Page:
Lots of our clients ask us “how can I lower my cholesterol levels” without pills. Is it possible? Yes, diet changes have long been known to improve cholesterol levels in most adults.
What is Cholesterol?
Cholesterol is essential in your body. It makes hormones and protects cell walls (among other things). There are two types of cholesterol, LDL (the bad cholesterol) and HDL (the good cholesterol). LDL can block blood vessels leading to narrowing and a condition called arteriosclerosis. Blocked blood vessels lead to heart attacks, strokes and difficulty with wound healing. HDL Cholesterol is protective, it helps to clean your blood of LDL cholesterol and to keep arteries clear. So you want more HDL and less LDL.
Triglycerides are another type of fat in our bloodstream. While they act differently, high triglyceride levels are shown also block arteries and are highly predictive of heart attacks and heart disease.
How Does Diet Affect Cholesterol?
Eating saturated fats is the number one dietary factor that increases your LDL cholesterol. However, eating unsaturated will help to lower LDL cholesterol and increase the HDL cholesterol. Lastly, a high intake of alcohol and high sugar foods will increase triglycerides.
Saturated fats are mostly found in animal products (particularly fatty cuts, cream, sour cream, butter and cheese) and some oils like palm and coconut oil. Don’t forget, that these fats will increase your LDL cholesterol.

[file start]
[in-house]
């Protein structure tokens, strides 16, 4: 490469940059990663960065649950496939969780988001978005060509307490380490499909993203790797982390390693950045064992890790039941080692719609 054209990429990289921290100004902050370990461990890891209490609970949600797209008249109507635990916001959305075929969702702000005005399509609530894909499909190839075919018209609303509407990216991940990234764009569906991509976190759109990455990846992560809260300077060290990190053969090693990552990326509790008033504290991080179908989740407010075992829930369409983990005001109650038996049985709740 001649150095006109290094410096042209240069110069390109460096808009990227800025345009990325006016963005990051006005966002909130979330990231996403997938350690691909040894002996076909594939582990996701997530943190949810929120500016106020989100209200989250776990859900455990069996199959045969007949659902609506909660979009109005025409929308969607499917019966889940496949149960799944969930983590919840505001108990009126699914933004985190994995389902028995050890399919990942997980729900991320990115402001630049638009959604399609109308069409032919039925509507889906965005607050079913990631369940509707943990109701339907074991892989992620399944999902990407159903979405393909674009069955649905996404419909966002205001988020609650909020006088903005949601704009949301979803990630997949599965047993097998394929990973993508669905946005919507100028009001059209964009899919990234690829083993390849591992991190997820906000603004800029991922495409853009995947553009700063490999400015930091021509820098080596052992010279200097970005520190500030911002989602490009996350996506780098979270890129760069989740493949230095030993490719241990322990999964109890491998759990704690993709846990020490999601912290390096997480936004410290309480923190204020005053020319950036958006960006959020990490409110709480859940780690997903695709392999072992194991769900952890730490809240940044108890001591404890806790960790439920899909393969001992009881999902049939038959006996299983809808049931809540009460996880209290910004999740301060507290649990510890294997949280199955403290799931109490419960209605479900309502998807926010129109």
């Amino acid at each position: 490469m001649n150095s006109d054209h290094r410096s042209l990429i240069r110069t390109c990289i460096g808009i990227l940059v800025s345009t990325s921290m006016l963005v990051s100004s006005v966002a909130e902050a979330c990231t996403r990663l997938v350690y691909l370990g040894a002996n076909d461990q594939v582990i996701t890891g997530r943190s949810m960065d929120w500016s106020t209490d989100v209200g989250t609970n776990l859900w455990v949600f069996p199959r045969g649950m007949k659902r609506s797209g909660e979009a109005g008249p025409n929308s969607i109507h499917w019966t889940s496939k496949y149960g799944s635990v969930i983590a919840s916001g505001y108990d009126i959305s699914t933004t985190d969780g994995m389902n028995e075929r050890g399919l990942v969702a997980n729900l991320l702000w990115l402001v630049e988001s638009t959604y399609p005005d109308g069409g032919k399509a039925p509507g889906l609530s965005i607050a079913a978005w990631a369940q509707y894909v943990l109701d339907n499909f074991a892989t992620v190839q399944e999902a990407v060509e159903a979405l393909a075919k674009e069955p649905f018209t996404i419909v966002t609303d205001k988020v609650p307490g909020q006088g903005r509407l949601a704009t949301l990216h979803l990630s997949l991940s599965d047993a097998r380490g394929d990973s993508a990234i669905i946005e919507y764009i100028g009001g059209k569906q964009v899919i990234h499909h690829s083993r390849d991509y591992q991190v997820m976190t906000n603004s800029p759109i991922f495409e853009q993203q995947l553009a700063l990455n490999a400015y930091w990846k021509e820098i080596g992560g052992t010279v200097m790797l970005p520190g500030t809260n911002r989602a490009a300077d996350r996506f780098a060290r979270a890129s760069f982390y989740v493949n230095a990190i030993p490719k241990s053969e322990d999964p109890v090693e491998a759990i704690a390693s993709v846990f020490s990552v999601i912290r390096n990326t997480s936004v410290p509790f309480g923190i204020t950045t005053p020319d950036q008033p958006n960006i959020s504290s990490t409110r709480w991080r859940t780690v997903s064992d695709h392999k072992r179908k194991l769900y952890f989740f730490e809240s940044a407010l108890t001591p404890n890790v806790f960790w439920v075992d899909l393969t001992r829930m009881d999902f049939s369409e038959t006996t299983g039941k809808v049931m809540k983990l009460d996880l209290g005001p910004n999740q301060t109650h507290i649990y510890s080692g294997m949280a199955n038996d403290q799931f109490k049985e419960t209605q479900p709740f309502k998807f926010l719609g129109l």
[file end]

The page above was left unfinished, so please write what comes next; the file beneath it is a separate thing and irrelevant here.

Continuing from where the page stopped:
Unsaturated fats are also known as ‘healthy fats’ and are made of mono and polyunsaturated fats. They are found in many vegetable oils like olive oil, avocados, nuts, seeds and oily fish like salmon. These fats will help to increase your HDL cholesterol levels.
Cholesterol is naturally found in eggs, shellfish, and offal (organ meats such as liver and kidneys). It was thought that eating cholesterol (in food) would increase blood cholesterol levels, however, this advice is out of date. More recent research (published in 2019) showed eating cholesterol has no impact on blood cholesterol levels. Shellfish and seafood particularly should be included in a healthy diet as the omega-3 in these foods is very healthy for the heart.
Sugars and alcohol are both known to increase triglycerides if they are consumed in excess. One glass of wine or the odd birthday cake does not increase triglycerides. However, a large amount of alcohol (above the recommended 10 drinks per week) or frequent and large amounts of foods high in added sugars (lollies, sweet drinks, blocks of chocolate) have been shown to increase blood triglycerides levels.
Dietary Changes You Can Make
- Replace foods high in saturated fats (such as butter/cream) with foods high in unsaturated fats (such as olive oil or avocado)
- Keep your alcohol intake to less than 10 drinks in a week
- Replace high sugar foods (lollies, soft drinks, juice, iced teas) with unsaturated fat foods (nuts, avocado, seeds)
- Increase your omega-3 intake by eating more oily fish like salmon, prawns, mussels and seeds (like chia and flaxseeds).
- Add more fruits, vegetables and whole grains to boost your fibre intake. Fibre acts like a broom sweeping bad cholesterol out of your intestines
- Eat more oats for those beta-glucans
- Choose very lean meat cuts such as chicken, turkey mince or lean kangaroo and avoid the fatty cuts (lamb leg or shoulder, pork belly or chicken wings).
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